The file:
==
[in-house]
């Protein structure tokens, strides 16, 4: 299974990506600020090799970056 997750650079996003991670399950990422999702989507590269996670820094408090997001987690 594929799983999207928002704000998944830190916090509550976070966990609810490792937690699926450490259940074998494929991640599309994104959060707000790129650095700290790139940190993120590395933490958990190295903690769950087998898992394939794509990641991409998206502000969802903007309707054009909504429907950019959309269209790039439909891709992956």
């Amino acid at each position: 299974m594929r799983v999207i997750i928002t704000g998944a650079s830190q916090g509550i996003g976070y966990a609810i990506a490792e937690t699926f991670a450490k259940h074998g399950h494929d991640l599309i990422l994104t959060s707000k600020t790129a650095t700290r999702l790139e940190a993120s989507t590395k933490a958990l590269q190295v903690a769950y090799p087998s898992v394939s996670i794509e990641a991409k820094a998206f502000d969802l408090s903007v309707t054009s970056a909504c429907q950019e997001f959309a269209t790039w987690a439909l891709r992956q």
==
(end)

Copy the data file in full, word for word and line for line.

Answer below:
[in-house]
């Protein structure tokens, strides 16, 4: 299974990506600020090799970056 997750650079996003991670399950990422999702989507590269996670820094408090997001987690 594929799983999207928002704000998944830190916090509550976070966990609810490792937690699926450490259940074998494929991640599309994104959060707000790129650095700290790139940190993120590395933490958990190295903690769950087998898992394939794509990641991409998206502000969802903007309707054009909504429907950019959309269209790039439909891709992956």
């Amino acid at each position: 299974m594929r799983v999207i997750i928002t704000g998944a650079s830190q916090g509550i996003g976070y966990a609810i990506a490792e937690t699926f991670a450490k259940h074998g399950h494929d991640l599309i990422l994104t959060s707000k600020t790129a650095t700290r999702l790139e940190a993120s989507t590395k933490a958990l590269q190295v903690a769950y090799p087998s898992v394939s996670i794509e990641a991409k820094a998206f502000d969802l408090s903007v309707t054009s970056a909504c429907q950019e997001f959309a269209t790039w987690a439909l891709r992956q």